The Schengen Agreement
With a Schengen visa, you may enter one country and travel freely throughout the Schengen zone without showing your passport or a visa. Internal border controls have disappeared - it used to be that you would have to produce a passport and stop at international borders within the Schengen zone. Not any more! Now the border between two countries in Europe is nothing more than a signpost on the side of the highway, just like in the USA between states. Air, road and train travel are handled as domestic trips and EU residents do not even need to bring a passport.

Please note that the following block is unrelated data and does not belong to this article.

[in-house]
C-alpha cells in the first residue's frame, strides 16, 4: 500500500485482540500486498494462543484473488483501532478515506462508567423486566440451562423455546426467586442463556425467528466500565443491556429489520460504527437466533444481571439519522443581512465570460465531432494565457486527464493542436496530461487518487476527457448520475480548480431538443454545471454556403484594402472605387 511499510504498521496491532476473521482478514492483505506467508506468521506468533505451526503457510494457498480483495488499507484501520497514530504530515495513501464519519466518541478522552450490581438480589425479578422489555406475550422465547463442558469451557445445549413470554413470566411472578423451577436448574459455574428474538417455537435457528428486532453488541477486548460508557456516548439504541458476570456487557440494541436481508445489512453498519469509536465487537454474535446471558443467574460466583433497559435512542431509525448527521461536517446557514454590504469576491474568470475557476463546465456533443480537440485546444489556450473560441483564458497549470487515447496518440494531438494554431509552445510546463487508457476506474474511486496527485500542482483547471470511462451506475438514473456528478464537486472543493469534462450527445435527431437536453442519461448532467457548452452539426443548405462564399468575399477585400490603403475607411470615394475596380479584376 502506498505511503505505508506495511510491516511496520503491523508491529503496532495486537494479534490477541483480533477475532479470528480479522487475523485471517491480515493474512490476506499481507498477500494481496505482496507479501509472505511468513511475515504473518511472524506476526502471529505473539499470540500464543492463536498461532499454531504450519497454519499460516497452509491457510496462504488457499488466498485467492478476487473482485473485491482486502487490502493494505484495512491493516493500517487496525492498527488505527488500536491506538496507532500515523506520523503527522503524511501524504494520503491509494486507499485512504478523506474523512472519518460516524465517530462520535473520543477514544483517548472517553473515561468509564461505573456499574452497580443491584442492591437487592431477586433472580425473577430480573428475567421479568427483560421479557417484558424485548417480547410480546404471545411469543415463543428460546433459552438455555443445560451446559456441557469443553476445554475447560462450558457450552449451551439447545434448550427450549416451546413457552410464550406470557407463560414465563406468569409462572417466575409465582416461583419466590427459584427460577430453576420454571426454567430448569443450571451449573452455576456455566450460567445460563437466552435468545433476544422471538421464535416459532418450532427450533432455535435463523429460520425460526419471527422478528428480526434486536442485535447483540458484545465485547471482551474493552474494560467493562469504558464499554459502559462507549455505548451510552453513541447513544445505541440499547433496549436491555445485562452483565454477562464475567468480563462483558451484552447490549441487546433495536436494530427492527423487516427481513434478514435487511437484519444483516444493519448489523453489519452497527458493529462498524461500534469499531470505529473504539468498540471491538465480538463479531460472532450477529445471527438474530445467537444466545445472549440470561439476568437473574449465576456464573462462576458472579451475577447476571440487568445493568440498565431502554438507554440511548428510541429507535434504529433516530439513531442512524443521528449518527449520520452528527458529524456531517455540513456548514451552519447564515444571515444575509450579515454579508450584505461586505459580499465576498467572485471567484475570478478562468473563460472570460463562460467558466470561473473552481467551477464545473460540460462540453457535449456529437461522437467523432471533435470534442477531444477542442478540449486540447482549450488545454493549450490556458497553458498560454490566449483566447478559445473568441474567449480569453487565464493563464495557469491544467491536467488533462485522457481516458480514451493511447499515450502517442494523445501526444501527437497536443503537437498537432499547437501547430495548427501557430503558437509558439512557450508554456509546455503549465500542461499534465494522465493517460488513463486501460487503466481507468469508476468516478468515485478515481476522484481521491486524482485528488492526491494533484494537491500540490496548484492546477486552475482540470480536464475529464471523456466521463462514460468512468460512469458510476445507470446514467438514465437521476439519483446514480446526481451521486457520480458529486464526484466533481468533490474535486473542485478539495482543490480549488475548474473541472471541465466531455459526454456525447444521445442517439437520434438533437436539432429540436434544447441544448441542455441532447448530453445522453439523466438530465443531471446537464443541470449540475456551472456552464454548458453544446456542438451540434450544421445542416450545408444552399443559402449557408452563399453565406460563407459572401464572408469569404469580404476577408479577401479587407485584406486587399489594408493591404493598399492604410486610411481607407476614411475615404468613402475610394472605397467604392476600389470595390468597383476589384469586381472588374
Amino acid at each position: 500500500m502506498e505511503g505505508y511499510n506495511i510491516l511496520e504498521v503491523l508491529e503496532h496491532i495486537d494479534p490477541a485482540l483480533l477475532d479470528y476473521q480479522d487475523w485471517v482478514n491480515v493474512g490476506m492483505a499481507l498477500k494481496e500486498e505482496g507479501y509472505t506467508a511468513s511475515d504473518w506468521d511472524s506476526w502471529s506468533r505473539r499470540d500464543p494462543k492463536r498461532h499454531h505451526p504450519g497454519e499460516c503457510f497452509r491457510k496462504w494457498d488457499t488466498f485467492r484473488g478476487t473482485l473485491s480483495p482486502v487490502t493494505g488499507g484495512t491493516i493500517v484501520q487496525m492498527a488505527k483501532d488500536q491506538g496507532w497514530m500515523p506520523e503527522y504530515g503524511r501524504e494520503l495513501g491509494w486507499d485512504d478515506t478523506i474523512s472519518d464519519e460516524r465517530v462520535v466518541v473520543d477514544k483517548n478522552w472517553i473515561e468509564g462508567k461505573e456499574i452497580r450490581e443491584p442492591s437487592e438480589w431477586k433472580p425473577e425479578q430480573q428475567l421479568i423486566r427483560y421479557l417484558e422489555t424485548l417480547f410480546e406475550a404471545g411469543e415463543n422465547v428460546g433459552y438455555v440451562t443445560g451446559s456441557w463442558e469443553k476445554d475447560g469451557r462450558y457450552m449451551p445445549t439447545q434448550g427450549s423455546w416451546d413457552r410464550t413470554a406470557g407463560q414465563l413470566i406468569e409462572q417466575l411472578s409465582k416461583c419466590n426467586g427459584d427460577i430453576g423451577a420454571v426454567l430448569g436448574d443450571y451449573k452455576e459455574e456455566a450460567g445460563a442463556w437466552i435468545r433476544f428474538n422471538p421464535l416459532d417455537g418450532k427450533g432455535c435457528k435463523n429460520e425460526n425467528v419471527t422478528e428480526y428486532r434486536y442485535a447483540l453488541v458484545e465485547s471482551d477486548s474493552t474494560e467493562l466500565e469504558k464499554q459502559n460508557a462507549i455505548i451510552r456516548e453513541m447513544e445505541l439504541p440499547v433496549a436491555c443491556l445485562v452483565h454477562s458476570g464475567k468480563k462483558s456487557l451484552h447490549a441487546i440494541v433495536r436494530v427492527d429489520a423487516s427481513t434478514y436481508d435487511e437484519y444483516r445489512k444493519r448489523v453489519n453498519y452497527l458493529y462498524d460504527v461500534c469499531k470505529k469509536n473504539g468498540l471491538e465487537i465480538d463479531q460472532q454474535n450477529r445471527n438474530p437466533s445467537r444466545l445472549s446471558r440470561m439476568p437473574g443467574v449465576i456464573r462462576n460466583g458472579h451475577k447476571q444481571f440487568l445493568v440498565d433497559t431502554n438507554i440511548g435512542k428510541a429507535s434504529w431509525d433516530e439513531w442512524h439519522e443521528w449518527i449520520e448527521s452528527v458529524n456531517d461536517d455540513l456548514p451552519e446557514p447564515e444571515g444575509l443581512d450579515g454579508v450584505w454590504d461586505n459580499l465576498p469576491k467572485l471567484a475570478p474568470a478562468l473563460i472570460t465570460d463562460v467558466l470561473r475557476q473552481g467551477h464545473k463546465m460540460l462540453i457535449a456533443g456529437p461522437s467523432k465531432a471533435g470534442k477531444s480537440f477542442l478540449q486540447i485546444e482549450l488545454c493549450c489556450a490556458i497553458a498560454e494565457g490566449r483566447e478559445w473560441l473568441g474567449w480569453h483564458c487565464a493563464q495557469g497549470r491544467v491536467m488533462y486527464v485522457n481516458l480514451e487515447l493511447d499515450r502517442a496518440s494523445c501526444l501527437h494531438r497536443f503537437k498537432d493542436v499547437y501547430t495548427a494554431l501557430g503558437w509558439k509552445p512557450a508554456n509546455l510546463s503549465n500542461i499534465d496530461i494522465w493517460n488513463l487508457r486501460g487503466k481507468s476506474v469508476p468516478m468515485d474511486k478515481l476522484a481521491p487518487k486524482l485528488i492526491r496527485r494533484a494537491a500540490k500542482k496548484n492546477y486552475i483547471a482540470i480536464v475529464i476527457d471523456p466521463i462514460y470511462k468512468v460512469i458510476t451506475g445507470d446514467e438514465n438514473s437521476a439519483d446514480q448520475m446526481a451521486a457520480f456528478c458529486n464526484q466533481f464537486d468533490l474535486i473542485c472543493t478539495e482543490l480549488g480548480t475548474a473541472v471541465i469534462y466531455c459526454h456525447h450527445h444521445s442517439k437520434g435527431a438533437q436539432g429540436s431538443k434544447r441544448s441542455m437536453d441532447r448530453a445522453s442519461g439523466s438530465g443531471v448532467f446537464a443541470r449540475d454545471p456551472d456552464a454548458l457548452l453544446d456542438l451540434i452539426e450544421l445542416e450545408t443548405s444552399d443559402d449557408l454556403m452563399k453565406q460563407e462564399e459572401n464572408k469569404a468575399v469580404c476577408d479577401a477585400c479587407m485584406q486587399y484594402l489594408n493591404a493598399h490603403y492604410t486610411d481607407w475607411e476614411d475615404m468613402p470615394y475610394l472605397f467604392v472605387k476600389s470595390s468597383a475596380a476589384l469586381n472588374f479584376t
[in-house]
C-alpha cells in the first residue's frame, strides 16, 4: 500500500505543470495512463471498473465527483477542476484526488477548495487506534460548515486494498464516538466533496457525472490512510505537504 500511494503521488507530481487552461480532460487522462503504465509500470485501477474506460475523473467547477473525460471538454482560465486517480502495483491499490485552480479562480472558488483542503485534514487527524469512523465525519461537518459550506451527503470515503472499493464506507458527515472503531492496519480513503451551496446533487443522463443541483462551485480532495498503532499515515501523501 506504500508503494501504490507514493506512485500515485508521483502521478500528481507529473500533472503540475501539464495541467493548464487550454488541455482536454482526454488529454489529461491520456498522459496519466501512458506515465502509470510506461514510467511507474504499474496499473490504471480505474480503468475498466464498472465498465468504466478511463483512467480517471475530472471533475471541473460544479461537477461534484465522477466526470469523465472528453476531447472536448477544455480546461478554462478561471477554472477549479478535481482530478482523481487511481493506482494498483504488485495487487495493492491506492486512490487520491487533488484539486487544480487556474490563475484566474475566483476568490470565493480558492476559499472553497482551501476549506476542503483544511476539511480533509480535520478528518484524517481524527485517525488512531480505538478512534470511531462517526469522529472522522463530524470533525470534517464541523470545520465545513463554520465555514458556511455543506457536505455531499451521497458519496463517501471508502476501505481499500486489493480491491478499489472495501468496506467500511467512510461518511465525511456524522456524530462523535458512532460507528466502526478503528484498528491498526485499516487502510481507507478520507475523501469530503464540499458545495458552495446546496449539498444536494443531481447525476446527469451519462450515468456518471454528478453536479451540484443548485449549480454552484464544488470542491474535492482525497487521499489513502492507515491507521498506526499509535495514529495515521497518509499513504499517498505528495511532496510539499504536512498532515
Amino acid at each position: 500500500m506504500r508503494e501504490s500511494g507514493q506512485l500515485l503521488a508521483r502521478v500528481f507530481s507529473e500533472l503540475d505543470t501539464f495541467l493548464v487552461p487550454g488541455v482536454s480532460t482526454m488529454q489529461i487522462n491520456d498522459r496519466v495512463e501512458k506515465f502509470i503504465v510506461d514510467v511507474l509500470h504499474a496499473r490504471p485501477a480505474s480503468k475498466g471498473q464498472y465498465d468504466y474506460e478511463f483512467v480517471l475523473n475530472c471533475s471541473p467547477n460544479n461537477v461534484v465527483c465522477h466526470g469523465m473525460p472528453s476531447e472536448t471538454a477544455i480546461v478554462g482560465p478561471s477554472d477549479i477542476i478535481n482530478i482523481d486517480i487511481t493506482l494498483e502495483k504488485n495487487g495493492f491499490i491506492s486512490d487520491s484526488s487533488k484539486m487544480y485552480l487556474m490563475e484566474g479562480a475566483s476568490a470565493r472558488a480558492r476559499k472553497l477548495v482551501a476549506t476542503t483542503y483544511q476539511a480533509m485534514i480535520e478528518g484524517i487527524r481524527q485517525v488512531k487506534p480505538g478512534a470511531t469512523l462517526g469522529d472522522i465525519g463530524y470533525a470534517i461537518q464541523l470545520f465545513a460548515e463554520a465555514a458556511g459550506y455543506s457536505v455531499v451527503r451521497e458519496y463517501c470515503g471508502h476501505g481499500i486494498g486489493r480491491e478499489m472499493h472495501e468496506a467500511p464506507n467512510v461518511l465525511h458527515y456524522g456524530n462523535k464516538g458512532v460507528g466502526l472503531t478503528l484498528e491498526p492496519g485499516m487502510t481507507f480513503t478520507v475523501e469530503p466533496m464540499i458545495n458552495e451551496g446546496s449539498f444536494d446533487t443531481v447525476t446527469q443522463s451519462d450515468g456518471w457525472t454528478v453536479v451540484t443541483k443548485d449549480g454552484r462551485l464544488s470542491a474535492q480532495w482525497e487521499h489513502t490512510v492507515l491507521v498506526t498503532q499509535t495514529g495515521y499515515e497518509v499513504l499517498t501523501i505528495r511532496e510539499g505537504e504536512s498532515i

The name "Schengen" originates from a small town in Luxembourg where in June 1985, the then seven European Union countries signed a treaty to end internal border checkpoints and controls. More countries have joined the treaty in succeeding years until today. Presently, there are 15 Schengen countries, all in Europe - but not all in the European Union!
The 15 Schengen countries are:
All these countries except Norway and Iceland are European Union members.